If you want to stretch your brain farther than you thought possible, start blogging.
You can stop laughing now. As a cautious, restrained, introverted CPA, it is usually a half-inch journey to travel the entire distance of my comfort zone.
Starting my own business stretched that zone. Blogging shredded it.
One of the opened frontiers for me was looking at fundraising and international aid in a completely new way. A while back I saw some materials from one of the international aid NGOs. With my new vision I could see the manipulative story and oddities in the video. Evoking pity was the goal throughout.
Having already been stretched, I was able to see things differently. Like noticing every helping face in a brochure was white. Like realizing every needy face was brown or black. Further reflection revealed the only happy black face was next to a newly painted hut (which was probably provided by an aid organization and the cause of the smile).
I now know the name for that:
I’ve also learned stretching your brain can leave you sad.
Regarding Humanity is a new website focused on expanding the discussion of how to present need in an ethical and fair way by humanizing the recipients and presenting them in their full humanity as capable and able.
One of the reprints on the web site leads you to an article at Unite For Sight: Ethics and Photography in Developing Countries.
The author describes an experiment. Check out the two photos of a man in Malawi. The one on the left was taken after the photographer asked the man, named Edward, to dress poor. The result?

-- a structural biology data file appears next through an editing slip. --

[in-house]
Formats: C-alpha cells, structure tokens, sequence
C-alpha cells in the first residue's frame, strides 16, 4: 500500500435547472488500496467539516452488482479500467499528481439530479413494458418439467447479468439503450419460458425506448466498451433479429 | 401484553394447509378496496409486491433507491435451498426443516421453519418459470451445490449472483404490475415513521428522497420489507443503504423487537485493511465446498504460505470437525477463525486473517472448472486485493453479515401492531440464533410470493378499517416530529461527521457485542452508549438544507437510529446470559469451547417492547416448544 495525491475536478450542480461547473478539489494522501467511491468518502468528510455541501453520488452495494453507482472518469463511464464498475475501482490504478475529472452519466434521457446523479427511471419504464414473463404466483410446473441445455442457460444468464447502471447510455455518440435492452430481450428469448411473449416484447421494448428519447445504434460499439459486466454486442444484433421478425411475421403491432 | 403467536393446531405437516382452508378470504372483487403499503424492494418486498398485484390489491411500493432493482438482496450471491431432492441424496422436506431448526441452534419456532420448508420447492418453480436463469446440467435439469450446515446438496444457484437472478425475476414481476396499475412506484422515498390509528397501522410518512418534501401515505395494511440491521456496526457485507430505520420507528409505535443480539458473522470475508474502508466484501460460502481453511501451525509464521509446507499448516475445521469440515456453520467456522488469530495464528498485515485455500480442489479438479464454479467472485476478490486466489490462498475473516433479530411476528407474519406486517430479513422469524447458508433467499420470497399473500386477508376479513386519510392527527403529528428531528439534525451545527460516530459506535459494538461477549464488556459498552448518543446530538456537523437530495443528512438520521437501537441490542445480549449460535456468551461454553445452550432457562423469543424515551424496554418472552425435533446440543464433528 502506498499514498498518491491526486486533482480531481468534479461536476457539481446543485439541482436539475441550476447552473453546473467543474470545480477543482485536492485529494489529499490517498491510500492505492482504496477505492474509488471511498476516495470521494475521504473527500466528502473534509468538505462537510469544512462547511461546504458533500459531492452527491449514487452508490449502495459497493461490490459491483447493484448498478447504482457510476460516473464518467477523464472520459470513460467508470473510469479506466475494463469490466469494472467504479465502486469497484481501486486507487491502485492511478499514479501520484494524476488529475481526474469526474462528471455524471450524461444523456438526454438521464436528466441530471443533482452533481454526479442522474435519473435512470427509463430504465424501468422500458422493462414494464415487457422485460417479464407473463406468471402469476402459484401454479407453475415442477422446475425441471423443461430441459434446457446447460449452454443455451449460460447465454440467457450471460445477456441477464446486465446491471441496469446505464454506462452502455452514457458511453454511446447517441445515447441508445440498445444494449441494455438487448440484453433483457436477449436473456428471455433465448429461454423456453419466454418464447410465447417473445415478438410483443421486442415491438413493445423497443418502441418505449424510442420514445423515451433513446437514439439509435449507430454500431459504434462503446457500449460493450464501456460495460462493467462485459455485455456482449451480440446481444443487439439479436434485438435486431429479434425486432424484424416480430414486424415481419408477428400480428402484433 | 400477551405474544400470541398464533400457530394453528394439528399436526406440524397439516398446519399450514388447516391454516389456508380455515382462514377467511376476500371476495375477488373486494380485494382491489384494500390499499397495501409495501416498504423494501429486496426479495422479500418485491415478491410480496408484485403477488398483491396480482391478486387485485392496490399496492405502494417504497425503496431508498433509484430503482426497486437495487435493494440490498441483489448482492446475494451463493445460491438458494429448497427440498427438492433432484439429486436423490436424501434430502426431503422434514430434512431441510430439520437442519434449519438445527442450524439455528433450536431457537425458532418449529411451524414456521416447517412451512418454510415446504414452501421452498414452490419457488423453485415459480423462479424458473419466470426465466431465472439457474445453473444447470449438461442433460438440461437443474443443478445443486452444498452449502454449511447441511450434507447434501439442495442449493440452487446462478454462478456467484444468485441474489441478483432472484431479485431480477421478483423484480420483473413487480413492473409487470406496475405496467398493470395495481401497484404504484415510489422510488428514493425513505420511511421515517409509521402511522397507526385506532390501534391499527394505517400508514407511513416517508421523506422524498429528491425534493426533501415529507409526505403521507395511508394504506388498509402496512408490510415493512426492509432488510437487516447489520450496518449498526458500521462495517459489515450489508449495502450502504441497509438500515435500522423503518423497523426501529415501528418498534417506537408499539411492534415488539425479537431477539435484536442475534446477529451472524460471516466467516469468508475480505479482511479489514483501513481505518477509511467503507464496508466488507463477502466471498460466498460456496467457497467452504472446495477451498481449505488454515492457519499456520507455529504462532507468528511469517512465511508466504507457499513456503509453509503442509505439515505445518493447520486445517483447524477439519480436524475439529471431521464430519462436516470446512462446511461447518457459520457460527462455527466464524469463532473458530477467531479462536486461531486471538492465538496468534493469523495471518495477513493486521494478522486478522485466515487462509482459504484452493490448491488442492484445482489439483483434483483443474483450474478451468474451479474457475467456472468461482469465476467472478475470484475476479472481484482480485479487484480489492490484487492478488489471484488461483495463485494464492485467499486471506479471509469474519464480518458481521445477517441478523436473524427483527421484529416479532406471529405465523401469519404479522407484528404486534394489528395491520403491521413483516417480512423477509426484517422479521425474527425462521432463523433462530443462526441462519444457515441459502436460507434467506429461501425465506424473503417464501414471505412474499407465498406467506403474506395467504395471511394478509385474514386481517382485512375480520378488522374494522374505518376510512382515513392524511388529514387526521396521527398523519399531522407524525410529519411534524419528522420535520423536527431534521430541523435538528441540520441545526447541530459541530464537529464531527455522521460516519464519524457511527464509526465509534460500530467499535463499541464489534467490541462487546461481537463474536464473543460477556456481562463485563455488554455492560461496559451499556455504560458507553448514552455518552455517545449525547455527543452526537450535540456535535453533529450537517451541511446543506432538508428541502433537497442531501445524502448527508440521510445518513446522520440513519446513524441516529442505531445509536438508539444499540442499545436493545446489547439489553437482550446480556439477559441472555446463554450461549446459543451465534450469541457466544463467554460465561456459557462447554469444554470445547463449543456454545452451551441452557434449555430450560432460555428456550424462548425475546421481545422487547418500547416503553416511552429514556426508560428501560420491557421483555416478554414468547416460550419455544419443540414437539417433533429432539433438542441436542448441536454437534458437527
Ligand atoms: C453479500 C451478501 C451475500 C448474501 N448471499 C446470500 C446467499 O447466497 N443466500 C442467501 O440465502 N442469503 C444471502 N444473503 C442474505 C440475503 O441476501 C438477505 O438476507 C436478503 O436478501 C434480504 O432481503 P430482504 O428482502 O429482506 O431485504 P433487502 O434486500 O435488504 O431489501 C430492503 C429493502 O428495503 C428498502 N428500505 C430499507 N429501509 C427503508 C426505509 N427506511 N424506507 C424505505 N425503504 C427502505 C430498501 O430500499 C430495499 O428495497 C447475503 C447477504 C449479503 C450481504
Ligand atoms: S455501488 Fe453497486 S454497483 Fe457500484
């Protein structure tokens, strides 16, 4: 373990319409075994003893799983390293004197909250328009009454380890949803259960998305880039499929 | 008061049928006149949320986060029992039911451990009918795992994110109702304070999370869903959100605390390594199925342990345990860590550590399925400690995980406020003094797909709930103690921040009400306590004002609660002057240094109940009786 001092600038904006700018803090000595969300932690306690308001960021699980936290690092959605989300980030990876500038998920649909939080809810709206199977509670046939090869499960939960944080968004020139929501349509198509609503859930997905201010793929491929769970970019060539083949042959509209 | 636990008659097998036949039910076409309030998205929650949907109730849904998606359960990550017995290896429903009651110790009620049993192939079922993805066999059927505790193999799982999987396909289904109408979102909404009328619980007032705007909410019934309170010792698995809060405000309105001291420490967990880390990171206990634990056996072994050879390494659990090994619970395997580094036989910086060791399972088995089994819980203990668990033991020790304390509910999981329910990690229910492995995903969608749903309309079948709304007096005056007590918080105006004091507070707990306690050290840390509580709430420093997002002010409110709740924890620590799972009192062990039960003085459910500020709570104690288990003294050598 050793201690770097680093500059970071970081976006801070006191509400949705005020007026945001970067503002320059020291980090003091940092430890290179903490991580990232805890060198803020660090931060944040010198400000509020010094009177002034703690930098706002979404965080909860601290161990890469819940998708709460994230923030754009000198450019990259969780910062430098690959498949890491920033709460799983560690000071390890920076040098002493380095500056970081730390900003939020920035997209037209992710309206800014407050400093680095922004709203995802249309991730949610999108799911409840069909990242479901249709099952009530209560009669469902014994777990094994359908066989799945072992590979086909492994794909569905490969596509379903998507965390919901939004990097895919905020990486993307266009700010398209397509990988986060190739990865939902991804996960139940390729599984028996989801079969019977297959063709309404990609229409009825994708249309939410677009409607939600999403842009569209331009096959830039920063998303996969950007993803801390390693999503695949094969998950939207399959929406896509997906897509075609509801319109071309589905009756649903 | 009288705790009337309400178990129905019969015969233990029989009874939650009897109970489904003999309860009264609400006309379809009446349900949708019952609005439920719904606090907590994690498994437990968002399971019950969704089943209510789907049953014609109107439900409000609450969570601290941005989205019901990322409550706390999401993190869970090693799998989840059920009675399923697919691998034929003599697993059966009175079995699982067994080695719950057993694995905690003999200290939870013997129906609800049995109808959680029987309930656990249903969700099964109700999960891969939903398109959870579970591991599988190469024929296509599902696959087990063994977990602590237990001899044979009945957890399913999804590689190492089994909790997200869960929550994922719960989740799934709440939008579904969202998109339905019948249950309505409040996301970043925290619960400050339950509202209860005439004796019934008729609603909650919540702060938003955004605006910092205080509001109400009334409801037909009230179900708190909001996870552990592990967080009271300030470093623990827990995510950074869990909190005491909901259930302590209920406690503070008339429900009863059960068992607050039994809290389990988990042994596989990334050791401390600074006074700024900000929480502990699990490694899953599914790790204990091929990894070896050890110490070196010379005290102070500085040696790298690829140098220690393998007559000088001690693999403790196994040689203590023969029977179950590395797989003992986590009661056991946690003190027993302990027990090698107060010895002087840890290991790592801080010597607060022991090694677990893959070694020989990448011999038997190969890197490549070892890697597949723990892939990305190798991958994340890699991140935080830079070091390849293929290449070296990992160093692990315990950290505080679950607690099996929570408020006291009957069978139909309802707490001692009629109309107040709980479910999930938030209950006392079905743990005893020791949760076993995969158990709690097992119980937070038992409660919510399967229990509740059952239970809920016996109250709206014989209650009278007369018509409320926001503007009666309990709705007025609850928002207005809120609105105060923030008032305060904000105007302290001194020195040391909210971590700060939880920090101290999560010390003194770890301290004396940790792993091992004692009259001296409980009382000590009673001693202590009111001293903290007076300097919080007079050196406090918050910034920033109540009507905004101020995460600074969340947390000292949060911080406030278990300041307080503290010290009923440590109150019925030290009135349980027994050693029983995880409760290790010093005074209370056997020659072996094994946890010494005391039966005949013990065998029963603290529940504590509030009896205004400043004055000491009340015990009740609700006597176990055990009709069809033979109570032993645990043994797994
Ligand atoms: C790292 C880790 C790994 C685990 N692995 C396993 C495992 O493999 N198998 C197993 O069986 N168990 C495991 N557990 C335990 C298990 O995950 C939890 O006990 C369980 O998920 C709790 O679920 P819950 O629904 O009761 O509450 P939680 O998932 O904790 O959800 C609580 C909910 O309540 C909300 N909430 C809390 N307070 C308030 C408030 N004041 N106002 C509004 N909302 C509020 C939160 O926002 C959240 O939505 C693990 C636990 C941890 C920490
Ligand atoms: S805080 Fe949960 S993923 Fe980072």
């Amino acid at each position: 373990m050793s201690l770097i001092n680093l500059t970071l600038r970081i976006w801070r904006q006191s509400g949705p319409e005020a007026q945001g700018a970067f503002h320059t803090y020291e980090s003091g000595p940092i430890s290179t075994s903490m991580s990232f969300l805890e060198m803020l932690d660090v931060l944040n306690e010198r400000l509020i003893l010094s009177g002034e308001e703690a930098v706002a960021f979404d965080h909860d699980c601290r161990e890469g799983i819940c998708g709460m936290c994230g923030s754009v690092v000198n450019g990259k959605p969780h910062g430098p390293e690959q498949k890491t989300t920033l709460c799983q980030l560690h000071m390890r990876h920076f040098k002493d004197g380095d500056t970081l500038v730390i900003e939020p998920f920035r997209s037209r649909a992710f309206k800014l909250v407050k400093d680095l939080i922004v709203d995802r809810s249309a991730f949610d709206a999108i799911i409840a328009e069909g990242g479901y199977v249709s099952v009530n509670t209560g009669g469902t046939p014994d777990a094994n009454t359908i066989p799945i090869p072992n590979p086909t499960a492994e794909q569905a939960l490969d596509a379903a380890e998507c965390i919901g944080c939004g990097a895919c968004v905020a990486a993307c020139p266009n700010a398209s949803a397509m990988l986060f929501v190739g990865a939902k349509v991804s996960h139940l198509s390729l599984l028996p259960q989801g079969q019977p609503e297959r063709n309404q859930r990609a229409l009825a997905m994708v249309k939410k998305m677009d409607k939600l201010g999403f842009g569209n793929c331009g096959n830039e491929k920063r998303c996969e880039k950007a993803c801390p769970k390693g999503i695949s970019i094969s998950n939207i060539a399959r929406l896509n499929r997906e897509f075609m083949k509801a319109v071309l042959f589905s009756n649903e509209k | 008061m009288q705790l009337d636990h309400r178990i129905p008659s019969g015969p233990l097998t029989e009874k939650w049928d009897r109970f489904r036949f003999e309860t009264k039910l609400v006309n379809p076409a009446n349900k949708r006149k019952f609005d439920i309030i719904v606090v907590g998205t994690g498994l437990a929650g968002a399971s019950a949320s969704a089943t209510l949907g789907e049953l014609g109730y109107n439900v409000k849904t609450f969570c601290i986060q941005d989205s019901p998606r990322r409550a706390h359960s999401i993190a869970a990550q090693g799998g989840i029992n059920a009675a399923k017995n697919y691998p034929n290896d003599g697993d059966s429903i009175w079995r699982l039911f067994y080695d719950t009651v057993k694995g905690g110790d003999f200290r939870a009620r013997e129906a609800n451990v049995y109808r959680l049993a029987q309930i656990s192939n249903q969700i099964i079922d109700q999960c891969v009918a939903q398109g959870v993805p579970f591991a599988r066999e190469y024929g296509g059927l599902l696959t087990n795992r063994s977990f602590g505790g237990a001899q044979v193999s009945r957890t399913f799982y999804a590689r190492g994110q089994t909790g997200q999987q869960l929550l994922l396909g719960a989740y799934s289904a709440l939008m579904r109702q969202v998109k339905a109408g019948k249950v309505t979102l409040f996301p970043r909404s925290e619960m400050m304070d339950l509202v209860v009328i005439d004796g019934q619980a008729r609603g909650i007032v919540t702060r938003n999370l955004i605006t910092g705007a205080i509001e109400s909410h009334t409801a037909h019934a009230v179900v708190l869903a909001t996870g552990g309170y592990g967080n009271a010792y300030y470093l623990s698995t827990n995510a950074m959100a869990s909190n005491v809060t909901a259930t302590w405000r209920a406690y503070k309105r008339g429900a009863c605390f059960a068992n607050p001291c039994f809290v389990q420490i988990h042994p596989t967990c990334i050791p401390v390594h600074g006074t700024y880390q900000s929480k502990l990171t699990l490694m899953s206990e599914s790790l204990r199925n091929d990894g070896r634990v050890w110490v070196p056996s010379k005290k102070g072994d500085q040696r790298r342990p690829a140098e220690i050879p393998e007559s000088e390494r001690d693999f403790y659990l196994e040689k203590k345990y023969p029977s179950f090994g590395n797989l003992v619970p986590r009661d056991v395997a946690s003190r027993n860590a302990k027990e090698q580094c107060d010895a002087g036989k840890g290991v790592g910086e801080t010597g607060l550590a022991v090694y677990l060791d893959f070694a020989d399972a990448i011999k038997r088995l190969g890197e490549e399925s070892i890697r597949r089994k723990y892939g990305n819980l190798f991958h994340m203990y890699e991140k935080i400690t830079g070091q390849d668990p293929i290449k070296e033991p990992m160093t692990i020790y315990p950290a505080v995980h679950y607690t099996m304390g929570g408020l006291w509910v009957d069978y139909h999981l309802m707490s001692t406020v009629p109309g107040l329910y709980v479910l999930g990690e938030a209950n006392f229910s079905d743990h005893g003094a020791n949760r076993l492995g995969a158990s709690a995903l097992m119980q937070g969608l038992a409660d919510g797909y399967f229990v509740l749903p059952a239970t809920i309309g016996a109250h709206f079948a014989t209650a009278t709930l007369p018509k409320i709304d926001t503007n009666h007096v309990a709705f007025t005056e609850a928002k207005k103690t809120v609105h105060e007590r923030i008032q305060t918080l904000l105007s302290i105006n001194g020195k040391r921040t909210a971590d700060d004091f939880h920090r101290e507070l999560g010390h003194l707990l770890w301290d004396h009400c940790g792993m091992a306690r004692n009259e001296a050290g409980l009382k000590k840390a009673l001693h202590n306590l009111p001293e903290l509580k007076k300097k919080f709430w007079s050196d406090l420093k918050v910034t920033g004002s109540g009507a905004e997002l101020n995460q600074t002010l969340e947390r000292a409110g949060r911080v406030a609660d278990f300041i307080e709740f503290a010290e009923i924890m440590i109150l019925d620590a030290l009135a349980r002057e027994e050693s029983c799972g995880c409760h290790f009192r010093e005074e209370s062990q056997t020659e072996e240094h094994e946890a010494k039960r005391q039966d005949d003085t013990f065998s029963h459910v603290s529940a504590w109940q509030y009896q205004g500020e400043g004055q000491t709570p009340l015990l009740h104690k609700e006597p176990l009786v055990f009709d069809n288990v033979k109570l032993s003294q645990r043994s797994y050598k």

The photo on the left does not reflect Edward’s success, portraying him instead as a hopeless, dirty, hungry and impoverished beggar.
Yup. Helpless. Starving. Desperately in need of rescue. By me. Hold on a second while I get my checkbook.
The photographer gave Edward instructions to change clothes and look as rich as possible. The result?
Looks like a successful businessman, with that nice suit, tie, big smile, and talking on a cell phone. Just needs to straighten his tie and he would fit into any downtown business district in the U.S. Looks like any bank AVP working towards promotion to VP.
Neither picture is accurate. Who is he?
In reality, he is very successful as an area mechanic and grower of tobacco, and he also works for a basket weaving business. He is also thinking of investing in a truck to start a transportation business.
In other words, a successful laborer wanting to start his own small business.
He is trying to make his good life even better for himself and family. Hmm. Just like me.
The author of the article, who I can’t readily identify, then goes on to explain the problem.
These images have been termed “poverty porn,” which is defined as “words and images that elicit an emotional response by their sheer shock value. Images like starving, skeletal children covered in flies.” (emphasis added)
What’s the problem?
Poverty porn is harmful because it “exploits the poor’s condition in order to generate the necessary sympathy for selling newspapers or increasing charitable donations or support for a given cause.” In addition to violating privacy and human rights, poverty porn is damaging to those it is trying to aid because it evokes the idea that the poor are helpless and incapable of helping themselves, thereby cultivating a culture of paternalism. Poverty porn is also detrimental because it is degrading, dishonoring, and robs people of their dignity.
Ouch. Read that paragraph again.
Exploitative. Violating privacy. Violating human rights. Helpless poor. Incompetent poor. Paternalistic culture. Degrading. Dishonoring.
The author goes on to provide 11 guidelines for ethical application of photography.
I don’t know what to say or do other than keep learning.
Please journey with me – check out the website and article linked above.
Previously touched on this idea in my post Gaining a new perspective hurts.
Thanks to J for the link to Regarding Humanity.